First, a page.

“Dance ban” from Wednesday: Berlin clubs before the next lockdown


Status: 03.12.2021 3:56 p.m.

The party capital Berlin is facing the next pandemic-related closure of all clubs. Even without another lockdown, many operators are already struggling to survive.

By André Kartschall, rbb

It is midnight, and the possibly last party in the “White Hare” is getting off to a modest start. The first DJ did not show up and the boss has to hang up himself. Maik Maschine, operator of the “Hasen”, plays techno beats with subtle 1990s influences. If it weren’t for Corona, up to 500 people would be celebrating here. So far around 20 have appeared, around half of them are dancing.

Andre Kartschall

Corona controls at freezing temperatures

“2G +, 50 percent – those are the rules,” says Maik. So only for vaccinated or convalescent people plus a current negative rapid test. And only 50 percent utilization is permitted, so a maximum of 250 people. “We can’t get them together,” says Maik. “Instead of one minute at the entrance, we currently need almost ten per person.” ID, proof of vaccination, online registration and the current test certificate must be checked. “And many do the test only here. Another ten minutes. By the time we’ve let 250 people in, half of them have already left.”

Outside the door, the puddles have long since turned into ice. A dozen people are freezing in line. Bouncer Stefan tries to cope with the bureaucracy with friendliness. “Citizens, please show your ID first,” he says to the guests. For some, the QR code does not work, for others the battery is empty. It takes time. Stefan tries a smile and hops from one leg to the other when the temperature is below zero.

Still waiting for Corona help

At two o’clock the dance floor is full, around 100 people are now in the club. Maik hands over to Kai, a DJ from the Berlin scene, on the fly. You know each other. The “rabbit’s” small office is upstairs. Maik starts up the computer and explains what traces the Corona period left behind financially. “The cushion is all gone,” he says. “I’m still waiting for immediate aid IV 4.0. But I already have an answer: ‘We ask you to refrain from inquiries’.”

Since the first lockdown, the audience has also changed in the “Hasen” – more tourists, fewer regulars. Nobody can really explain how this fits in with travel restrictions and the like. Jan, 50, from Berlin was someone who was involved in techno in the 1990s. Ten or twelve hours of dancing is still normal for him. “I went through the turnaround with this music 30 years ago. I take every evening with me that I can go away. I live that. Life without techno – that’s just before jail.”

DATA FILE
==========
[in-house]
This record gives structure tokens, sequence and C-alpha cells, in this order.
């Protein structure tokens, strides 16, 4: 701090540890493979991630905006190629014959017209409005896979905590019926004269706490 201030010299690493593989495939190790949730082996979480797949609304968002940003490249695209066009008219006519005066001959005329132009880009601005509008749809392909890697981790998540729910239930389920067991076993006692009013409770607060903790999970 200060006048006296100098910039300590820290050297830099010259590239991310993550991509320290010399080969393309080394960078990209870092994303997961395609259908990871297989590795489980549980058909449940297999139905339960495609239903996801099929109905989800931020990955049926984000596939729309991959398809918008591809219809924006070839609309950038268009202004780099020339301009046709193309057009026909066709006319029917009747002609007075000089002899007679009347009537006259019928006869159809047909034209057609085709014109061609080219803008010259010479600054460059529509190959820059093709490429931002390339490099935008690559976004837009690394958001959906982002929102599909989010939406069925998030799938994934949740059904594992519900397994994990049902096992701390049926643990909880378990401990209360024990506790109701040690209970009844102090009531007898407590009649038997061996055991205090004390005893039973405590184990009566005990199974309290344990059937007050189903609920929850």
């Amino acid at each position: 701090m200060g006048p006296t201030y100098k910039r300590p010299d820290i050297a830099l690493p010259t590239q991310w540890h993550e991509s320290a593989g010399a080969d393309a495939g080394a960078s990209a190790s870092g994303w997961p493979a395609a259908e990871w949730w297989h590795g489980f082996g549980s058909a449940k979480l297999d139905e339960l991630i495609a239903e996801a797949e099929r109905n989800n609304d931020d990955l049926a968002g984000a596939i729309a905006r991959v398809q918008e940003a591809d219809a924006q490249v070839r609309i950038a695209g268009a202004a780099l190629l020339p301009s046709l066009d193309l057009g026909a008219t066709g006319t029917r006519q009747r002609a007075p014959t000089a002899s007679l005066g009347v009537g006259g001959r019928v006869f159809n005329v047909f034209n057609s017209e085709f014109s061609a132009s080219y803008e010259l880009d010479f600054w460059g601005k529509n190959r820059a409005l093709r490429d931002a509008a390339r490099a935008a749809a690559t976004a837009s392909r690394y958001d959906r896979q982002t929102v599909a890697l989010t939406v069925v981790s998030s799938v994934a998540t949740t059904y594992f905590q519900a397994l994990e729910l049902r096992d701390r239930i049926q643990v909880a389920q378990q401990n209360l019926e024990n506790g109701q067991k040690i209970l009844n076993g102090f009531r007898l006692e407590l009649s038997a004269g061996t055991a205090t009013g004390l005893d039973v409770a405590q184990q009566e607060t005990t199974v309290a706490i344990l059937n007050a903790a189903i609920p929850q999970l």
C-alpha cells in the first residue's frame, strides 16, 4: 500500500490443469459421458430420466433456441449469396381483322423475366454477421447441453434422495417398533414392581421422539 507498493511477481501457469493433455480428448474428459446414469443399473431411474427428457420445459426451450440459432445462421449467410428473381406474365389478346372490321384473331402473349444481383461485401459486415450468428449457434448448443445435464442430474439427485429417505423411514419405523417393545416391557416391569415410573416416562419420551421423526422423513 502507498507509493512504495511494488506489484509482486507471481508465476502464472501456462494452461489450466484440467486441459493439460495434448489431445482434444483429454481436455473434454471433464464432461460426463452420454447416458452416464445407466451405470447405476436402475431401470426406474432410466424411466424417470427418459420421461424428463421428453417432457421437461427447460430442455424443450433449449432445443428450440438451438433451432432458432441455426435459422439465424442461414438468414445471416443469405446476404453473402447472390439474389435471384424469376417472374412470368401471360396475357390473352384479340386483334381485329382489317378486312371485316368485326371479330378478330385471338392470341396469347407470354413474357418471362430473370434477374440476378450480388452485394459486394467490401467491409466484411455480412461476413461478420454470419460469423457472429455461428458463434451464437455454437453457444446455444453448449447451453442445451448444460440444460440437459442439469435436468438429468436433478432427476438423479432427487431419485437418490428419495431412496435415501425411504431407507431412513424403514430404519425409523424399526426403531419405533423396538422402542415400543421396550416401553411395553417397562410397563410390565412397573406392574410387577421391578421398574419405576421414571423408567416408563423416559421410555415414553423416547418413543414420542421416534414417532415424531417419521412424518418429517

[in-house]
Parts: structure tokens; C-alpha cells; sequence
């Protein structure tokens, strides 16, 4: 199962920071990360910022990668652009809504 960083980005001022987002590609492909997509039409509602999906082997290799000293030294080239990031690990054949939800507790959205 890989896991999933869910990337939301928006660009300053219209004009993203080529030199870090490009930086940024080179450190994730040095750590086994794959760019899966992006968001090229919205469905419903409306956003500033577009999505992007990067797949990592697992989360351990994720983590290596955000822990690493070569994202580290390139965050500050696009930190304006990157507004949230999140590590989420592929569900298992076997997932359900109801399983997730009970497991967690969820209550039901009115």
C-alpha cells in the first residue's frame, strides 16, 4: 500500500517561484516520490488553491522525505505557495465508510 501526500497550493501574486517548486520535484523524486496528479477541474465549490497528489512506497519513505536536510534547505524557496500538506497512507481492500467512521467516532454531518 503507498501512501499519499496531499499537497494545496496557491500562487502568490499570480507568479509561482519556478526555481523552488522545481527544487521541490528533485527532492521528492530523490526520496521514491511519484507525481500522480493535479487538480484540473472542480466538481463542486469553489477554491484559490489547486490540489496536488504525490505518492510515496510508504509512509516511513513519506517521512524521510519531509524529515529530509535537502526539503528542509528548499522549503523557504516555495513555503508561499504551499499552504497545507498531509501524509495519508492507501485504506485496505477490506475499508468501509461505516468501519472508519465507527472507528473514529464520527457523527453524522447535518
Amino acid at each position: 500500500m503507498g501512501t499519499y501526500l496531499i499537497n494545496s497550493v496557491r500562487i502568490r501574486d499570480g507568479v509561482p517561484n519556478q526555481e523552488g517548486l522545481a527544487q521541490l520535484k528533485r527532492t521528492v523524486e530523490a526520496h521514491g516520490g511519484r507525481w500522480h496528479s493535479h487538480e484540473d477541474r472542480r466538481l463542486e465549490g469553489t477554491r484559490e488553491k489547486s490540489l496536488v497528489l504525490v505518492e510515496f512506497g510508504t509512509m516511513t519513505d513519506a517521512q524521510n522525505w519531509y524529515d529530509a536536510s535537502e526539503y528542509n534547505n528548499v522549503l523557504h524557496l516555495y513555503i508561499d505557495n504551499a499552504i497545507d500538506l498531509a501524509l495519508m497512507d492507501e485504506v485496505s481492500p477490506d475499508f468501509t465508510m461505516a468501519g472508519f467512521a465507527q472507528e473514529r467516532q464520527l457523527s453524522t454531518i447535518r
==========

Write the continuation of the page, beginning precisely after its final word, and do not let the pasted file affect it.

Is the lockdown coming, isn’t it?

Jan is one of the few here who has any idea that the clubs could possibly be closed again this weekend. Most react by surprise, some have already planned their party weekend until Monday. Marie, 36, also from Berlin, only found out a few hours ago that tonight could be the last evening. Forbidding 2G parties makes no sense to her: “Because the audience here doesn’t fill up the intensive care units.” Operator Maik has not understood everything that is publicly discussed for a long time. “They say the unvaccinated are to blame for the fourth wave. And then they say: we’d best close the clubs first – the places where everyone is vaccinated and tested?”

DJ Kai has finished his set and climbs the stairs – still a little out of breath. “And what’s up with Gage?” He asks and runs his way through his gray beard. “Not that much,” says Maik. The business deal is resolved within seconds. Neither of them will get rich tonight, that much is clear. Before Corona, the capital’s club industry is said to have brought in a total of 1.5 billion in sales per year. At the moment it is more of a subsidy business: for the state that provides support and for those who actually live from it – and currently work on uneconomical terms.

You can still dance on the weekend

Half past four in the morning. Daniel, 28, wants in, but has no test with him. So take a swab, wait. “I only found out earlier that this was the last night.” “No”, shouted other guests in the queue, “the weekend is still open”. After ten minutes of discussing the current Corona situation, nobody is wiser, but at least all tests are negative. Daniel and the others head straight for the dance floor.

“We have a 361 incidence, and the trend is falling,” says operator Maik. “If we wait for the weekend, we might be below the 350 mark again”. Then, so the hope here, they might not have to close after all. And if it does? What does that mean for the survival of the club, for the employees? “Then there is potato salad,” says bouncer Stefan in broad Berlinerisch. “Short-time work allowance or something, well we’ve laughed louder before.” He shrugs his shoulders, rubs his cold hands and hops from one leg to the other. Eight hours later, the Berlin Senate announces the result of its deliberations: the clubs will remain open for the time being – but from Wednesday there will be a “ban on dancing”.


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